MY TURN: Mammoths and Extinct Megafaunas: Climate change or man
| September 9, 2023 1:00 AM
Mammoths were not the only megafauna that went extinct at the end of the Great Ice Age (Pleistocene). Hundreds of large mammal species disappeared, including mastodons, woolly mammoths, woolly rhinoceros, Irish elk (giant deer), cave bears, cave lions, dire wolves, saber-tooth tigers, giant short-faced bears, camels (12 feet at shoulders), giant sloths, giant beavers (9 feet long), Teratorn birds (wingspan to 28 feet).
The Imperial mammoths reached 14 feet at the shoulders! Carthaginian General Hannibal (Punic Wars, 218 B.C.) would have really frightened the Romans if he had had these largest of “elephants!”
Perhaps 5 million mammoths are buried in wind-blown, silt-size sediment called loess in Siberia and “frozen muck” in Alaska. These paleowind deposits became ice-rich permafrost (soil below 32 degrees for at least two years). Some of these dust deposits are hundreds of feet thick and dwarf America’s Dust Bowl deposits of the 1930s (Oard, 2000).
Mammoths are found with dirty lungs filled with silt/dust. “Or who can pour out the bottles of heaven, when the dust hardens in clumps, and the clods cling together?” (Job 38: 37-38).
Seven percent of China is a loess plateau averaging over 90 feet in thickness. For thousands of years Chinese have carved homes in these deposits. The Palouse of Idaho and Washington is loess and is a major agricultural area.
At White Sands National Park, N.M., there are fossilized footprints of humans alongside Columbian mammoth and giant sloth tracks on the Ice-Age lake deposits! There are also dire wolf and American lion tracks.
Since 1901 at Rancho La Brea, Calif., about 4 million fossils, including one human, have been excavated out of the asphaltic (“tar”) sediments. Fossils include extinct Ice Age megafaunas — mammoth, mastodon, 4,000-plus dire wolves and 2,000 saber-tooth tigers — but also contemporary animals such as coyotes, mountain lions, black bears and raccoons.
Wrangel Island, in the Arctic Ocean, Russia may have had mammoths as recently as a few thousand years ago. Arctic fox, polar bears and lemmings now roam the island.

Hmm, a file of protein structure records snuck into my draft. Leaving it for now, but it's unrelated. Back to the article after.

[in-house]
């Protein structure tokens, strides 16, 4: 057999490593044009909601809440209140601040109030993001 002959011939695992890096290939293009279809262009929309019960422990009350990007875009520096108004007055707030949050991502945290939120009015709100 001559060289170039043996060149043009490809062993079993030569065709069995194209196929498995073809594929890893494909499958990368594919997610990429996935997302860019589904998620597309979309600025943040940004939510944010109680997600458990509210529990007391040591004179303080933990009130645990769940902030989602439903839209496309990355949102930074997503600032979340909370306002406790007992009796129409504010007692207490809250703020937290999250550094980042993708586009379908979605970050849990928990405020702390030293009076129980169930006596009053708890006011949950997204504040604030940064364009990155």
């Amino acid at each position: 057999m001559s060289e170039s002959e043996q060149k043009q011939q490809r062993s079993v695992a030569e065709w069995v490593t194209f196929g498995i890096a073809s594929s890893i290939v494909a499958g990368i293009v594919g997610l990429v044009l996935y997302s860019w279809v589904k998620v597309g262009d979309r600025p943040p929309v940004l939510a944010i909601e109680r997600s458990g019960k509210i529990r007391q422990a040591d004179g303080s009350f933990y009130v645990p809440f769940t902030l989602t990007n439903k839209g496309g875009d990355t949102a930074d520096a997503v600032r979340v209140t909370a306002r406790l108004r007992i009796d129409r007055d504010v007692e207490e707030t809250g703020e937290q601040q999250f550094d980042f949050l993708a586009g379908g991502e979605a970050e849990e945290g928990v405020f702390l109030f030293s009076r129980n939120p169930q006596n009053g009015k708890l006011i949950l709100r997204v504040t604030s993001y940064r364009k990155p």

Mammoth bones are dredged up from the North Sea by trawler fishing nets. Once there was an ancient land bridge between Britain and Europe; just as there was the Bering land bridge between Asia and North America. At that time the oceans were about 300-400 feet lower than today, because continental Ice-Age glaciers stored up large amounts of water.
Canadian Native Americans have legends of mammoths or mastodons living as recently as 200 years ago in remote areas of Canada. They say, “the huge animal had a nose that acted like a hand!”
Authors like Albert Einstein’s friend Immanuel Velikovsky argue that the Earth had a catastrophic pole shift (“Earth in Upheaval,” 1955) and astronomical disruptions with asteroid impacts (“Worlds in Collision,” 1950). Charles Darwin’s friend lawyer Sir Charles Lyell argued that Earth’s processes are slow, steady and constant (Uniformitarianism, “Principles of Geology,” 1830).
A Uniformitarian model has serious flaws. For example, two beautifully preserved extinct cave lion cub siblings found together in Siberia have radiocarbon ages differing by over 15,000 years! Paleoclimatologist Dr. Larry Vardiman and other scientists address carbon-14 problems in “Radioisotopes and the Age of the Earth” (2 Volumes, 2000 and 2005).
Humans did hunt now-extinct megafaunas — spear points are found in remains — but climate change, with more seasonal extremes, is a much greater factor at the end of the Ice Age.
“From whose womb comes the ice? And the frost of heaven, who gives it birth? The waters harden like stone, and the surface of the deep is frozen.” (Job 38:29-30, 2,000 B.C.).
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Jim Pearl, geologist, is a Hayden resident.